According to the population census, Mandarin and other variants of Chinese are the most often spoken languages at home. Fifty-one percent of people utilize them.  As more young Singaporean Chinese speak and use English more frequently than Mandarin Chinese, the number of Mandarin speakers in Singapore has decreased. Nevertheless, the Singaporean government has been working to keep the language alive.

Around 76.7% of Singaporeans of Indian descent and 9.2% of the country’s population speak Tamil as their first language, giving it a de facto national language status among the minority languages. The Ministry of Education Curriculum Planning and Development Division controls language development by forbidding loanwords. Hence, Tamil is taught in schools purposefully and in its purest form.

Frequently Asked Questions

Which Country Has the Most Official Languages?

Bolivia holds the record for having the most official languages, with 37 recognized official languages.

Which Country Has 11 Official Languages?

South Africa has 11 official languages, including Zulu, Xhosa, Afrikaans, and English.

Which Country Has the Most Number of Languages?

Papua New Guinea is known for having the highest number of languages, with over 800 languages spoken throughout the country.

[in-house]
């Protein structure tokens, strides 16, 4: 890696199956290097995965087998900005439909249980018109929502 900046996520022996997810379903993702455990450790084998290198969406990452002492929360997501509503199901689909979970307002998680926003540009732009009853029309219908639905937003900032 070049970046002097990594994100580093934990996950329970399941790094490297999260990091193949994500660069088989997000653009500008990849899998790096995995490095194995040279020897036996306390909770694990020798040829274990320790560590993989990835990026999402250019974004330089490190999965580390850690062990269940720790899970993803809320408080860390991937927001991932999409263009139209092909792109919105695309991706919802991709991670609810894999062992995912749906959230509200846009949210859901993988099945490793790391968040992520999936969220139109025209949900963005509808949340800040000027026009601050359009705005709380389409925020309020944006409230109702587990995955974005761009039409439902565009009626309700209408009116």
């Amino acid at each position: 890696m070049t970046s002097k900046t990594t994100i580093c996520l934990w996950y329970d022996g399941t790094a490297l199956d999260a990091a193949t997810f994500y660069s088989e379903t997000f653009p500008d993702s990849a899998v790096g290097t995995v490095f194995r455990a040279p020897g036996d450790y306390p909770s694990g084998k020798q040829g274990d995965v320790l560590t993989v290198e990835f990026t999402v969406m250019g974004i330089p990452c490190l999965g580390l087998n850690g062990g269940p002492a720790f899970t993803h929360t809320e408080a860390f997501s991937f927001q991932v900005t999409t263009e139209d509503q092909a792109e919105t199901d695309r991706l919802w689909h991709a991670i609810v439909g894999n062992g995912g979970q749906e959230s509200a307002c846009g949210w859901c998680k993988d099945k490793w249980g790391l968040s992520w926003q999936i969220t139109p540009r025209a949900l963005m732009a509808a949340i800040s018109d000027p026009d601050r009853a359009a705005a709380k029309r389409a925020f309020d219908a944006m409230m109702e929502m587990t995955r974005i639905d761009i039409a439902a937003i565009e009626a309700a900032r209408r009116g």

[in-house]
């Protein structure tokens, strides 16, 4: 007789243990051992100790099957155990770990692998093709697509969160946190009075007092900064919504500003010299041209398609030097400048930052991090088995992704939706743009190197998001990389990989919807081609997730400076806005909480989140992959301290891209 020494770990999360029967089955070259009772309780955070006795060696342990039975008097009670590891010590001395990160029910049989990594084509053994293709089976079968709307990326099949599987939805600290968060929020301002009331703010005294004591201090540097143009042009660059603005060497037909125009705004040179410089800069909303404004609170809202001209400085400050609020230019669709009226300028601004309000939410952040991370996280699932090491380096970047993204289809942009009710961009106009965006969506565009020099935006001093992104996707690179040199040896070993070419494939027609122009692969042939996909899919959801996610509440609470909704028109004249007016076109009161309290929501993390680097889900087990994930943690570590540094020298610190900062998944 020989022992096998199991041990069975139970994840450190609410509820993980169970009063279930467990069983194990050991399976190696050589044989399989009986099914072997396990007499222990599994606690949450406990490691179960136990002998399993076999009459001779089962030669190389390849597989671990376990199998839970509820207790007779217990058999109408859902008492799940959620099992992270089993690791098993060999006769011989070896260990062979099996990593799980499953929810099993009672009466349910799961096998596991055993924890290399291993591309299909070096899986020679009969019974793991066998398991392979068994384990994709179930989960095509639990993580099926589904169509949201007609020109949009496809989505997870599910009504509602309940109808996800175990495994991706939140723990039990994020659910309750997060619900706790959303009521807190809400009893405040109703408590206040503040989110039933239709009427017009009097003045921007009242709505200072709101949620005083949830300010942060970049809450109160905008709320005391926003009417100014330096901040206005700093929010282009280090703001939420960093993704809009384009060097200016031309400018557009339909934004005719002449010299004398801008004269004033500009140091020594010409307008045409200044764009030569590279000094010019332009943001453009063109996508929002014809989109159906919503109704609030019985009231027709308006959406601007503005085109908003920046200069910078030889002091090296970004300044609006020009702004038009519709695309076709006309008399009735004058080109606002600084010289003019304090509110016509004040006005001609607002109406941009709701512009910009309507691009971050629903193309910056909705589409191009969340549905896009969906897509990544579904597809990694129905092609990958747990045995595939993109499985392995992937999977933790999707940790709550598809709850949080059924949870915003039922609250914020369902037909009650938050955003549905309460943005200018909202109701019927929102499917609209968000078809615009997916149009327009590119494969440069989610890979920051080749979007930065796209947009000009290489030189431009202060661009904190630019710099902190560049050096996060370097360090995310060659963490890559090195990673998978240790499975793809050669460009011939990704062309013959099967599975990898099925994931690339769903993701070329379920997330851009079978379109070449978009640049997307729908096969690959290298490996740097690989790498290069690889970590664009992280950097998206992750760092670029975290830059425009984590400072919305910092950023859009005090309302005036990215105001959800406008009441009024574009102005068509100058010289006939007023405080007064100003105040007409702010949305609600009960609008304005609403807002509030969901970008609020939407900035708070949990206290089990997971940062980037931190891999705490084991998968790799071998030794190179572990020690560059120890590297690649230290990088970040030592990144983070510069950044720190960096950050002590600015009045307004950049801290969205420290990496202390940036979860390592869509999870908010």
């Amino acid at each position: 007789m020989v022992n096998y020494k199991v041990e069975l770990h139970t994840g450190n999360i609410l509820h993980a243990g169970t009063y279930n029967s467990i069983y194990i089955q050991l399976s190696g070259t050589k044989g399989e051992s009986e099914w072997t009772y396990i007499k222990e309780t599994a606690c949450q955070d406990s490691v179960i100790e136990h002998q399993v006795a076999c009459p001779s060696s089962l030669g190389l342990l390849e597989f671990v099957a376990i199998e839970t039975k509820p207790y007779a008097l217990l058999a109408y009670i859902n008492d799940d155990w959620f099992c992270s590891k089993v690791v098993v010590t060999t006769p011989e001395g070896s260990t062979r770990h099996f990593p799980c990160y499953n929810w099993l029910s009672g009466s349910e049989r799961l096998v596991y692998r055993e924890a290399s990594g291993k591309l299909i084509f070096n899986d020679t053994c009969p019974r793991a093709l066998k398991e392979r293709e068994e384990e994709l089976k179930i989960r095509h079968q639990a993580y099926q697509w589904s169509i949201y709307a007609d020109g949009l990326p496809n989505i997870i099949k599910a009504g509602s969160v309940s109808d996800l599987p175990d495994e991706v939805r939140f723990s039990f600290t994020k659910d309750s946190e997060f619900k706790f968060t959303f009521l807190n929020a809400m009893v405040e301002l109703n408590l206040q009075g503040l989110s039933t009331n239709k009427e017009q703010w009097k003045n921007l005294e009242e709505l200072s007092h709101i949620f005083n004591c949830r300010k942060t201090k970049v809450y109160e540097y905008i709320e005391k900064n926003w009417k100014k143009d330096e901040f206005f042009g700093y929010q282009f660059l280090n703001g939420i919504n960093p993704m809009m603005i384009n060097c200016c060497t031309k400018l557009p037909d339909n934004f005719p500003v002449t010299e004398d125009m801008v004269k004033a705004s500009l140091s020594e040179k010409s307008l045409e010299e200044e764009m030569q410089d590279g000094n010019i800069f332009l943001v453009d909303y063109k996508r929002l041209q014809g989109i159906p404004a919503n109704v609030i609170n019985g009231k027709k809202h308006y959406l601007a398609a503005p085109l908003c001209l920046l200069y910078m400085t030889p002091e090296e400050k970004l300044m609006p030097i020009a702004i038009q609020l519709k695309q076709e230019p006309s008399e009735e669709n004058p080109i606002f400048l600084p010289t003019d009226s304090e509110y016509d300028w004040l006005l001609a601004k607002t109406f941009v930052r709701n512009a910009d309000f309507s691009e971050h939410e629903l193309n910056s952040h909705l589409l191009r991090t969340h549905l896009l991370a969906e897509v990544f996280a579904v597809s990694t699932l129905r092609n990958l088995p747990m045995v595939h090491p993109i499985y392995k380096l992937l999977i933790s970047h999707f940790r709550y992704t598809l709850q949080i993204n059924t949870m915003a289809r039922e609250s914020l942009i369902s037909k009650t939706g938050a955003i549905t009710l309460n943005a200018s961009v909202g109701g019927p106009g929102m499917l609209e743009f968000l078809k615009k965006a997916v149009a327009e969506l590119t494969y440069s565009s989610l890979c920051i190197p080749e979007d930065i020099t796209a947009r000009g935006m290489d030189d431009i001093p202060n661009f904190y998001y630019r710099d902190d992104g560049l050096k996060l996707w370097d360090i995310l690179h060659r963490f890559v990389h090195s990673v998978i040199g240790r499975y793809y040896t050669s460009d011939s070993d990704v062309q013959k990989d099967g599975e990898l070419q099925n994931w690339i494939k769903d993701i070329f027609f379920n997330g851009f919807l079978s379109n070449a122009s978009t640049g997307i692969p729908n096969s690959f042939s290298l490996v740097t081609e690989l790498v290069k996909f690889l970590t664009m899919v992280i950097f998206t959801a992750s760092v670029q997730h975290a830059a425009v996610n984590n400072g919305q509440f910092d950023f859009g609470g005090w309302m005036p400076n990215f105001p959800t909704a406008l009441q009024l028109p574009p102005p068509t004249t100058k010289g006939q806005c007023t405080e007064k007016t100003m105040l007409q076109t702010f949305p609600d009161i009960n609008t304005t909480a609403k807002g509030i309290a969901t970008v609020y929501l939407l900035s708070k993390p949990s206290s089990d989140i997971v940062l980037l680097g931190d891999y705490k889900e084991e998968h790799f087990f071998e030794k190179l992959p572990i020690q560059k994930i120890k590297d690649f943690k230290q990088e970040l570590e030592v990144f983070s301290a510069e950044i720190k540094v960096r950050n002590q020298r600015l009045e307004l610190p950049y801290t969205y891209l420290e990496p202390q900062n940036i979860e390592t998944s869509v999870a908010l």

What Country Has 700 Languages?

Indonesia has approximately 700 languages, making it one of the most linguistically diverse nations in the world.

How Many Official Languages Does India Have?

India has two official languages at the national level: Hindi and English. However, it recognizes 22 languages as scheduled languages under the Eighth Schedule of the Indian Constitution.

Frequently Asked Questions - The Countries With Many Official Languages in the World

Which Country Recognizes Sign Language as an Official Language?

Several countries, including New Zealand, South Africa, and Finland, recognize sign language as an official language alongside spoken languages.

What Is the Most Linguistically Diverse Country in Europe?

Switzerland is known for its linguistic diversity. With four official languages: German, French, Italian, and Romansh, this diversity reflects its unique cultural and geographical position in Europe.

Which Country Has the Most Indigenous Languages?

Papua New Guinea is home to many indigenous languages, with over 200 languages spoken by indigenous peoples across the country’s diverse regions.